Zoning request to relocate Dripping Springs Rental Center denied by City Council

Residents line up to speak during public comment in Dripping Springs on Aug. 13.

Residents line up to speak during public comment in Dripping Springs on Aug. 13.

After numerous residents spoke up about concerns regarding noise, traffic safety and transient day workers, Dripping Springs City Council on Aug. 13 denied a zoning change for a 1.25-acre site at the northwest corner of RR 12 and Whisenant Lane.

Buddy Lewis—a longtime resident and the owner of Dripping Springs Rental Center— had requested a change to commercial services zoning, which would have allowed him to build a new 3,600-square-foot facility to relocate his business to.

“I’ve been in business for 26 years, but I’m not done,” Lewis said, joined in the council chambers with other employees and family members to support his pitch. “Going forward I need to own my own property so I can continue my business for my employees and my family.”

Dripping Springs Rental Center has been located at 299 Mercer St., Dripping Springs, since 1993. The business offers rentable equipment, from power tools to construction equipment, with customers picking up and dropping off the equipment at the site.

"This council, on multiple occasions, has said you have to protect the local mom and pop businesses that make Dripping Springs what it is,” developer Jon Thompson said. “I can think of few people who actually personify that standard more than Buddy Lewis.”

The new site is located within a 7-acre tract for the future Harrison Hills Business Park, currently zoned for general retail. According to Thompson, allowed uses for the zoning include fast-food restaurants, gas stations and convenience stores, and repair shops and indoor equipment rental businesses.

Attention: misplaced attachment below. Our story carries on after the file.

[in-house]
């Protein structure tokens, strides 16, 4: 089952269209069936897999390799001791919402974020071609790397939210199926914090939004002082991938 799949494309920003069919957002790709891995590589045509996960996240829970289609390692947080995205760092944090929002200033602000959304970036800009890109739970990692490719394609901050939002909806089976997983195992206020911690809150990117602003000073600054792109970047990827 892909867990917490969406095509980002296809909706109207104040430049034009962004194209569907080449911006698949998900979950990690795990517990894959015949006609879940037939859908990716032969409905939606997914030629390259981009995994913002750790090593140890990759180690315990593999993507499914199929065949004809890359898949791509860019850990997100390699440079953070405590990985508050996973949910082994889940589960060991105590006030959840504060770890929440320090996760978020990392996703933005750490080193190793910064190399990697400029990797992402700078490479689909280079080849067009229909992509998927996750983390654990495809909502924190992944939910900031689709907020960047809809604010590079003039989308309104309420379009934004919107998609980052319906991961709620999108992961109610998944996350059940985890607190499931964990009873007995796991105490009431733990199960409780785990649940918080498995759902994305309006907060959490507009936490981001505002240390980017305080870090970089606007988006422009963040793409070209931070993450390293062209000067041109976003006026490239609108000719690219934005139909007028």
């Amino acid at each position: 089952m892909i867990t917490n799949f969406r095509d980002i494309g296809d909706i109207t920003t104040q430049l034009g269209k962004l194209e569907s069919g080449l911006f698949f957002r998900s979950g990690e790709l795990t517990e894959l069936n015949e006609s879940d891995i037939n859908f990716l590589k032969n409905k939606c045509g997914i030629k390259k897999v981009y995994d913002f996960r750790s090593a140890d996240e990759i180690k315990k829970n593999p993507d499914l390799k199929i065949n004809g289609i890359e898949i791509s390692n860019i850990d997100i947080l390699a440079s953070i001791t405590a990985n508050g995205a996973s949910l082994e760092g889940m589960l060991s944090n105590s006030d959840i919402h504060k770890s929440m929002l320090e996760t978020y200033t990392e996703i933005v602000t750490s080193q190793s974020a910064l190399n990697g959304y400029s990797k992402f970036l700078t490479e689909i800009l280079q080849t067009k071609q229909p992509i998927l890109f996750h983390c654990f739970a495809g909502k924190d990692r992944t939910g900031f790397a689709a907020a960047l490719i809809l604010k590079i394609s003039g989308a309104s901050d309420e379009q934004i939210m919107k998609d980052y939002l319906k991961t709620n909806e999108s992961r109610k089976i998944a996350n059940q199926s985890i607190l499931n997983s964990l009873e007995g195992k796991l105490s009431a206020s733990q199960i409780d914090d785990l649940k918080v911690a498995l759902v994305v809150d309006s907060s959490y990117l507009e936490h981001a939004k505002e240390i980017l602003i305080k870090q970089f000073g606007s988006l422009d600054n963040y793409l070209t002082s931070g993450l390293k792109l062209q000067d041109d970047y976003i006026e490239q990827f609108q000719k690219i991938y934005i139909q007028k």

Although rental businesses are allowed to operate in general retail zoning, those that store equipment outside are only allowed in commercial services zoning, he said.

"Mr. Lewis could actually build a big enough building to put everything inside of it and do it without any variances," Thompson said. "Alternatively, Mr. Lewis could build a more aesthetically pleasing building [as requested] for that same use that is closer to the scale of the uses around him."

Mayor Pro Tem Bill Foulds said the initial zoning was put in place because "commercial services is never appropriate next to a neighborhood," but a buffer between the project and neighborhood and the nature of the project itself made the decision difficult.